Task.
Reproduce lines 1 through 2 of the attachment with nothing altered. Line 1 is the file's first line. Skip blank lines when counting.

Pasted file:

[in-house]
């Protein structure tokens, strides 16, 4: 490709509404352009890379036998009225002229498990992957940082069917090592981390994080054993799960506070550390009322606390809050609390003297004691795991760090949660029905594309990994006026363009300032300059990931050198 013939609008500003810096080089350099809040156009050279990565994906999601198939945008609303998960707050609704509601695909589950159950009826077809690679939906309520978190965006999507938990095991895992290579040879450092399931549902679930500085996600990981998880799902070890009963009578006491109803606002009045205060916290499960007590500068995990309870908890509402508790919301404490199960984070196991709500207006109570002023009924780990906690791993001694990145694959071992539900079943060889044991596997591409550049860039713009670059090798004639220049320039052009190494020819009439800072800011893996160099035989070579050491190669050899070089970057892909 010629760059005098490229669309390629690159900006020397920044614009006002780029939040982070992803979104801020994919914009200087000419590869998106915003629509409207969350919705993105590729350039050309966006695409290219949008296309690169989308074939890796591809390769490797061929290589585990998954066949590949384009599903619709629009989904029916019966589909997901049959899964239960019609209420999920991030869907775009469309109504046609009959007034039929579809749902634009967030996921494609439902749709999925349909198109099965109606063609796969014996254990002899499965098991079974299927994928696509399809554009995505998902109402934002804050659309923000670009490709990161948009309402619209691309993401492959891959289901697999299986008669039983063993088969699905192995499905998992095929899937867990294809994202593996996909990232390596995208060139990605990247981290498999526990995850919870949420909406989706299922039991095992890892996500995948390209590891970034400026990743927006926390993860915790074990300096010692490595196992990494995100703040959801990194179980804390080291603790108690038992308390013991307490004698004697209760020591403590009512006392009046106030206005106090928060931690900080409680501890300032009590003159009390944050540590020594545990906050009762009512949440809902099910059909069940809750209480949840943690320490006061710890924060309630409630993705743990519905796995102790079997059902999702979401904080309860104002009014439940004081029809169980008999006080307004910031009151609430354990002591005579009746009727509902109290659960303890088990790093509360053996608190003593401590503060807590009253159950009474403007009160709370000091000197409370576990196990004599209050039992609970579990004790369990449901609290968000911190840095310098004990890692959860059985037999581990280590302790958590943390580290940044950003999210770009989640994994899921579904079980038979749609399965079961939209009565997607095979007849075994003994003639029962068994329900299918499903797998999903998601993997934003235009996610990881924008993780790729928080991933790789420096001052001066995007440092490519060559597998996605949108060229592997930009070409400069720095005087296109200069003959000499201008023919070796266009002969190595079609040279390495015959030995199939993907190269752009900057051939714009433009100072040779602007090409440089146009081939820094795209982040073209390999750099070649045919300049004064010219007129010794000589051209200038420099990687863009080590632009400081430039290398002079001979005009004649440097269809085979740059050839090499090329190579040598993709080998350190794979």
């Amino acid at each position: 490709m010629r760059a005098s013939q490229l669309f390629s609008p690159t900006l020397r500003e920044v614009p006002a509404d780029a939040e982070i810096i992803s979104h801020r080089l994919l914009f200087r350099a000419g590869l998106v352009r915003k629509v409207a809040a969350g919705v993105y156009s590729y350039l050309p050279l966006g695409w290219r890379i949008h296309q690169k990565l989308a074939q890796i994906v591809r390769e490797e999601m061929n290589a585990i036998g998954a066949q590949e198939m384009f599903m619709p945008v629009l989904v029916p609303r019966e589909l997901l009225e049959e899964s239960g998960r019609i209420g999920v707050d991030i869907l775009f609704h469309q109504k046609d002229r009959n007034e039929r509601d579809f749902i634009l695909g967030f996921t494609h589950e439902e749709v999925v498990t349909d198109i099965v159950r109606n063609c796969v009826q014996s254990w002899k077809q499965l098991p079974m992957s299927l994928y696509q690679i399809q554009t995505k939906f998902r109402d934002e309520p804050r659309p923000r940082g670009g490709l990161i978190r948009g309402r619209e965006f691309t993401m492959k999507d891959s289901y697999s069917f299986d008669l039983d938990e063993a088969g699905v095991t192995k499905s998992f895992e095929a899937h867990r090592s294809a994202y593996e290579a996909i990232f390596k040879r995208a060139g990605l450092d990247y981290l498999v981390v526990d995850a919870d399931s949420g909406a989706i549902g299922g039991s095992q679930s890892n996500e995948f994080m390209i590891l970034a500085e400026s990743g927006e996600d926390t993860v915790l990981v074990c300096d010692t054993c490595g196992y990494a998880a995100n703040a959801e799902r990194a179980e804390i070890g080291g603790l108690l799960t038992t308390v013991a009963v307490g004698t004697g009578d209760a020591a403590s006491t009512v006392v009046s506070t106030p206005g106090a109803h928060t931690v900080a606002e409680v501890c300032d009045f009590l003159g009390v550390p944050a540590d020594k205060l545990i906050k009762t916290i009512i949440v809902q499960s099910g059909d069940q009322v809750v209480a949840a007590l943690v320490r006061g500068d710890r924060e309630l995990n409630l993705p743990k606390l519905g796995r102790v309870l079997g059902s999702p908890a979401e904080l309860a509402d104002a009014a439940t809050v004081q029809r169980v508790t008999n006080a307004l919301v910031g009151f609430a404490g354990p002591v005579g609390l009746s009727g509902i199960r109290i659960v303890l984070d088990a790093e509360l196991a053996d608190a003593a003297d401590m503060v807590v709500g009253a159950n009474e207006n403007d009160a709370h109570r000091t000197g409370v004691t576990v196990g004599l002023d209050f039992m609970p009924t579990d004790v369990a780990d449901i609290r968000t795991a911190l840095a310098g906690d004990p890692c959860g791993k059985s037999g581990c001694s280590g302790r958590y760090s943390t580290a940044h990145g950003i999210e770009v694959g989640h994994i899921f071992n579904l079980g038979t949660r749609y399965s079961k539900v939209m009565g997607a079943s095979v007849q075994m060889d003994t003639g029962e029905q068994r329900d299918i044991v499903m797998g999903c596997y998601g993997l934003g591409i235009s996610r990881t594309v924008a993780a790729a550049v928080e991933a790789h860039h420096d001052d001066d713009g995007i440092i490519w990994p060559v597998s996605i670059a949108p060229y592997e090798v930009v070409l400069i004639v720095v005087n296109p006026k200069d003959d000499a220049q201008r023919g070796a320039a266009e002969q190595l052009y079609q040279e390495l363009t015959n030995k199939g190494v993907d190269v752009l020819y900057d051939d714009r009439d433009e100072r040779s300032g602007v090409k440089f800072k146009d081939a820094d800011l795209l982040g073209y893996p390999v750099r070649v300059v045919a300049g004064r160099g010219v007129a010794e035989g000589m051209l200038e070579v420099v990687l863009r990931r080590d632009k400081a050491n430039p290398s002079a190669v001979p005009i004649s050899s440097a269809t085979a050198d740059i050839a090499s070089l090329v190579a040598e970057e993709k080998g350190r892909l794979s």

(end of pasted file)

[in-house]
């Protein structure tokens, strides 16, 4: 490709509404352009890379036998009225002229498990992957940082069917090592981390994080054993799960506070550390009322606390809050609390003297004691795991760090949660029905594309990994006026363009300032300059990931050198 013939609008500003810096080089350099809040156009050279990565994906999601198939945008609303998960707050609704509601695909589950159950009826077809690679939906309520978190965006999507938990095991895992290579040879450092399931549902679930500085996600990981998880799902070890009963009578006491109803606002009045205060916290499960007590500068995990309870908890509402508790919301404490199960984070196991709500207006109570002023009924780990906690791993001694990145694959071992539900079943060889044991596997591409550049860039713009670059090798004639220049320039052009190494020819009439800072800011893996160099035989070579050491190669050899070089970057892909 010629760059005098490229669309390629690159900006020397920044614009006002780029939040982070992803979104801020994919914009200087000419590869998106915003629509409207969350919705993105590729350039050309966006695409290219949008296309690169989308074939890796591809390769490797061929290589585990998954066949590949384009599903619709629009989904029916019966589909997901049959899964239960019609209420999920991030869907775009469309109504046609009959007034039929579809749902634009967030996921494609439902749709999925349909198109099965109606063609796969014996254990002899499965098991079974299927994928696509399809554009995505998902109402934002804050659309923000670009490709990161948009309402619209691309993401492959891959289901697999299986008669039983063993088969699905192995499905998992095929899937867990294809994202593996996909990232390596995208060139990605990247981290498999526990995850919870949420909406989706299922039991095992890892996500995948390209590891970034400026990743927006926390993860915790074990300096010692490595196992990494995100703040959801990194179980804390080291603790108690038992308390013991307490004698004697209760020591403590009512006392009046106030206005106090928060931690900080409680501890300032009590003159009390944050540590020594545990906050009762009512949440809902099910059909069940809750209480949840943690320490006061710890924060309630409630993705743990519905796995102790079997059902999702979401904080309860104002009014439940004081029809169980008999006080307004910031009151609430354990002591005579009746009727509902109290659960303890088990790093509360053996608190003593401590503060807590009253159950009474403007009160709370000091000197409370576990196990004599209050039992609970579990004790369990449901609290968000911190840095310098004990890692959860059985037999581990280590302790958590943390580290940044950003999210770009989640994994899921579904079980038979749609399965079961939209009565997607095979007849075994003994003639029962068994329900299918499903797998999903998601993997934003235009996610990881924008993780790729928080991933790789420096001052001066995007440092490519060559597998996605949108060229592997930009070409400069720095005087296109200069003959000499201008023919070796266009002969190595079609040279390495015959030995199939993907190269752009900057051939714009433009100072040779602007090409440089146009081939820094795209982040073209390999750099070649045919300049004064010219007129010794000589051209200038420099990687863009080590632009400081430039290398002079001979005009004649440097269809085979740059050839090499090329190579040598993709080998350190794979």